One of the key challenges in countering information warfare is identifying when it is taking place. The concept of disinformation is widely understood and has been exhaustively defined; however, the currently available definitions do not allow for the operational identification of disinformation in a sufficiently rapid manner to allow for effective countermeasures. This Policy Brief argues that the essence of disinformation is the intent to deceive. While such an intent is difficult to prove, it can be inferred by reference to three key criteria, termed the “ABC approach”. These criteria are: the accuracy of factual statements, balance in reporting and the credibility of the sources chosen. This ABC approach is intended to give academics, analysts and policy-makers an operational method to determine whether disinformation has been committed in a given sense.

Marie Lamensch
Edoardo Traversa
Servaas van Thiel

UCOTAX Series on European Taxation Volume 46

A fast-growing portion of overall taxable consumption is now realized via online supplies and this ‘digital economy’ is a virtual reality in which suppliers and consumers conclude numerous transactions unrestrained by time and place. The contrast with traditional sales tax and value added tax (VAT) systems, which are based on a physical supply between parties, could not be more evident. Among jurisdictions worldwide, the European Union (EU) took the lead in designing a legal framework for VAT on electronically supplied goods and services. This book, with contributions by internationally re-owned academics, revenue officials, and tax advisors, provides a broad and up-to-date overview of the EU 2015 rules, and an analysis of such elements as the gradual realization of the destination principle, the fight against e-commerce fraud, and simplification of compliance obligations by means of the Mini One Stop Shop (MOSS). Topics covered include the VAT dimension of:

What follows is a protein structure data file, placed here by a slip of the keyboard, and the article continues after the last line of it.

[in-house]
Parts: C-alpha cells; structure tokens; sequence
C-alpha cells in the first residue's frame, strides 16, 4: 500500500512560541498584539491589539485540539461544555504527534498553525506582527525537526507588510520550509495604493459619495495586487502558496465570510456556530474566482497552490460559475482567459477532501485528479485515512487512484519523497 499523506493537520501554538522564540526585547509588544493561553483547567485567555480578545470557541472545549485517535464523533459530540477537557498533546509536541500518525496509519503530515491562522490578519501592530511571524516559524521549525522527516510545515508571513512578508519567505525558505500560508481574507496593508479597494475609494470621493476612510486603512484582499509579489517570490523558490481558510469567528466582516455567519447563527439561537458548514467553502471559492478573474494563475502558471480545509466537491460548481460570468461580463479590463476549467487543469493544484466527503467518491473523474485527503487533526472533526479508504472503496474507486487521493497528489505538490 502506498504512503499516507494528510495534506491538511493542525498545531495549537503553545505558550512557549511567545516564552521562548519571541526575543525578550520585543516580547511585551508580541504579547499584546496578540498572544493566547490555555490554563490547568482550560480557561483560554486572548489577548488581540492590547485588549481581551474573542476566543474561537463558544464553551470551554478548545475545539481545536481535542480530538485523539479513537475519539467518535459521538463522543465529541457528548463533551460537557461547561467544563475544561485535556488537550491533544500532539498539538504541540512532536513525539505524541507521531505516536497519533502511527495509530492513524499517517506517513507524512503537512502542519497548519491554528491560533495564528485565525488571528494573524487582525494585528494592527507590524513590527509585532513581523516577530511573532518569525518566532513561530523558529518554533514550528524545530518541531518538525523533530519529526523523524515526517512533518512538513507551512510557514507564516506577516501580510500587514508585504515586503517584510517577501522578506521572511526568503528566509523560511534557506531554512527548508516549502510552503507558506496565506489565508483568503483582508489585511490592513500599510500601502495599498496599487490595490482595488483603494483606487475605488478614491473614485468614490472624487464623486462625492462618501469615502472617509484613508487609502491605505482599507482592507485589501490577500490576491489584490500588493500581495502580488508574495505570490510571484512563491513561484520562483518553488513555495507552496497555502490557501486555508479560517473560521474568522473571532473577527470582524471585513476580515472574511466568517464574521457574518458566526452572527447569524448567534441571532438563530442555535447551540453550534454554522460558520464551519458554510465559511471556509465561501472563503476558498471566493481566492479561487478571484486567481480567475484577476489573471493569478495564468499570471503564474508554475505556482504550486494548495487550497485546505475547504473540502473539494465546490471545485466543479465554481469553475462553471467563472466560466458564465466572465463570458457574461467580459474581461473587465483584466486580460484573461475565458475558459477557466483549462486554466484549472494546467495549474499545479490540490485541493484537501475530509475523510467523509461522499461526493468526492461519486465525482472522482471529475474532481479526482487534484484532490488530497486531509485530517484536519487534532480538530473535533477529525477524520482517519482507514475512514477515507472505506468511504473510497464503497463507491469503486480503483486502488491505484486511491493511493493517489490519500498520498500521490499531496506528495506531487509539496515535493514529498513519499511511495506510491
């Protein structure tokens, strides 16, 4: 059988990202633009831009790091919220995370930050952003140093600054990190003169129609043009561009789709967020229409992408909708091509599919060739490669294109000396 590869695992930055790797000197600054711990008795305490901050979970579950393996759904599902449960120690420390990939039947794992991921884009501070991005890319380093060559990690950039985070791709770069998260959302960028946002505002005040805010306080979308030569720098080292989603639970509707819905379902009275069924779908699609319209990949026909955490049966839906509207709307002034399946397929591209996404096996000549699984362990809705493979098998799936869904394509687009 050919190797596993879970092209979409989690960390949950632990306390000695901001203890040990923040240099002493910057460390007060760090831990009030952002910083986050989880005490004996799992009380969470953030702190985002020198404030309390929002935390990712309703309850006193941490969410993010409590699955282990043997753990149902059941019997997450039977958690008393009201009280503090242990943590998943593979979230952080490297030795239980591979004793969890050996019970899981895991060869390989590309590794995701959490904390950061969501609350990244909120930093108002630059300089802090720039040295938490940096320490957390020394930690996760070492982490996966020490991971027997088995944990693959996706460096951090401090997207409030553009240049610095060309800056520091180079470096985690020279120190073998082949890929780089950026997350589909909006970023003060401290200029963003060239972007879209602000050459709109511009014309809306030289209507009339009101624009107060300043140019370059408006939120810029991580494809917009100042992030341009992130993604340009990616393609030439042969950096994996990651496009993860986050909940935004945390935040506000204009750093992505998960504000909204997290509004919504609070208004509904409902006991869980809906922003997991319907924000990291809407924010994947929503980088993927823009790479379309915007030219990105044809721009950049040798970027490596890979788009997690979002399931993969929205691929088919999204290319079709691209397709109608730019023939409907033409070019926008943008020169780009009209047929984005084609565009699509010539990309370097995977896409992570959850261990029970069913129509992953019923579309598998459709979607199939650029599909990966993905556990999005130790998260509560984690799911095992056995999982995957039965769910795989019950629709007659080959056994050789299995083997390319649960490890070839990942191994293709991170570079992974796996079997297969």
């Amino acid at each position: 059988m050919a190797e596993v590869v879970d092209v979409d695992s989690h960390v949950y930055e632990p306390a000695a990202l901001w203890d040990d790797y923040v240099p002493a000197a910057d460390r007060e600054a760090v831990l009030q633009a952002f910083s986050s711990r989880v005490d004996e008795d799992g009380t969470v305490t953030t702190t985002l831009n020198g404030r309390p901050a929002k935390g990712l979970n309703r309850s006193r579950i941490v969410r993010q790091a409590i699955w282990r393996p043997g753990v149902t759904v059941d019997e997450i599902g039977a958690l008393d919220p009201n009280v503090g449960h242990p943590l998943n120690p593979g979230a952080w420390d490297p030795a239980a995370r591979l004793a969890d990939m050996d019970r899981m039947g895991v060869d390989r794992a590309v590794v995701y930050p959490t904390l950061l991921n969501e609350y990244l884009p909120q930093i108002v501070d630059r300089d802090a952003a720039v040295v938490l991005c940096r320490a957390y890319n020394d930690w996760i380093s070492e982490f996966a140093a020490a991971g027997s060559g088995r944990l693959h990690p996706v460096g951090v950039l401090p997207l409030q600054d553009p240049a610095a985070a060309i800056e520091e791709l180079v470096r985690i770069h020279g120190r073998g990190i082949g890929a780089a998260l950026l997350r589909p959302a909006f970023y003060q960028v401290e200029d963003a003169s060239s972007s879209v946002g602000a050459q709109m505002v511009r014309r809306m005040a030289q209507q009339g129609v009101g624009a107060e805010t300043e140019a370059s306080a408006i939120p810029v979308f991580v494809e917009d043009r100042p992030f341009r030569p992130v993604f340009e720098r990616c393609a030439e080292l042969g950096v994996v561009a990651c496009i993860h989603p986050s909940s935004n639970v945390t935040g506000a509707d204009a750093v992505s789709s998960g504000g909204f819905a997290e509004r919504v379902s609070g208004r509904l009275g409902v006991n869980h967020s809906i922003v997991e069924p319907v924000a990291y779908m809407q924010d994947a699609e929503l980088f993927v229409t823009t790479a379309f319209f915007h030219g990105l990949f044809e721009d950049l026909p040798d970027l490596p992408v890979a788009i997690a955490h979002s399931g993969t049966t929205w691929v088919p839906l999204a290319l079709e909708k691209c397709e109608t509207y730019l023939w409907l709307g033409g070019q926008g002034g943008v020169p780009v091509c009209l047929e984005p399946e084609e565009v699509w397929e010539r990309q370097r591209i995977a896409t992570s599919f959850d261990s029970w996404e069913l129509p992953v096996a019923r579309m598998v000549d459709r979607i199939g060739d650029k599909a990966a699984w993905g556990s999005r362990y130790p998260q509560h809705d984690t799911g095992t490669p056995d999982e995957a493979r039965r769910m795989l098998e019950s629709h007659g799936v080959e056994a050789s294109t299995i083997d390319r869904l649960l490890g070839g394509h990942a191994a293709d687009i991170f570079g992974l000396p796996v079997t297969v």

· the digital ‘fixed establishment’;
· businesses as tax collectors;
· auditing under MOSS;
· Internet search engines;
· virtual currencies (such as bitcoins);
· cloud computing; and
· technology-based solutions for the assessment and collection of VAT on online supplies.
Relevant EU legislation is annexed. Because of its clear and practical analysis to these issues, this book will appeal to tax authorities and counsel who need to ensure proper taxation of online supplies at destination with the least possible administrative costs and the lowest possible compliance burdens. Because of its forward looking approach it is a ‘must’ for all public and private sector professionals concerned with VAT.

ISBN: 9789041166128

Pages: 272

SKU: 9041166122

Giacomo Orsini

The refugee crisis that unfolded in Europe in the summer of 2015 questions the effectiveness of European border and refugee policies. The breakdown of the Dublin and Schengen rules due to chaotic situations at the borders in the Balkans marks a critical juncture for the EU. We consider this breakdown as a consequence of a long-lasting co-operation crisis among EU Member States. The most recent Council decision responds to this co-operation crisis (Council Decision 12098/15). This Policy Brief analyses EU policy and politics and argues that plans for refugee relocation and reception centres as well as the use of qualified majority voting in the Council can unfold a dynamic that helps to solve the co-operation crisis. However, underlying the problems of co-operation and effectiveness is the EU’s border paradox: while EU border policy works towards refugee deterrence, EU asylum policy aims at refugee protection. The EU’s approach in regulating borders and asylum can be understood in terms of ‘organised hypocrisy’ (Brunsson, 1993). Reconciling the paradox calls for overcoming such hypocrisy.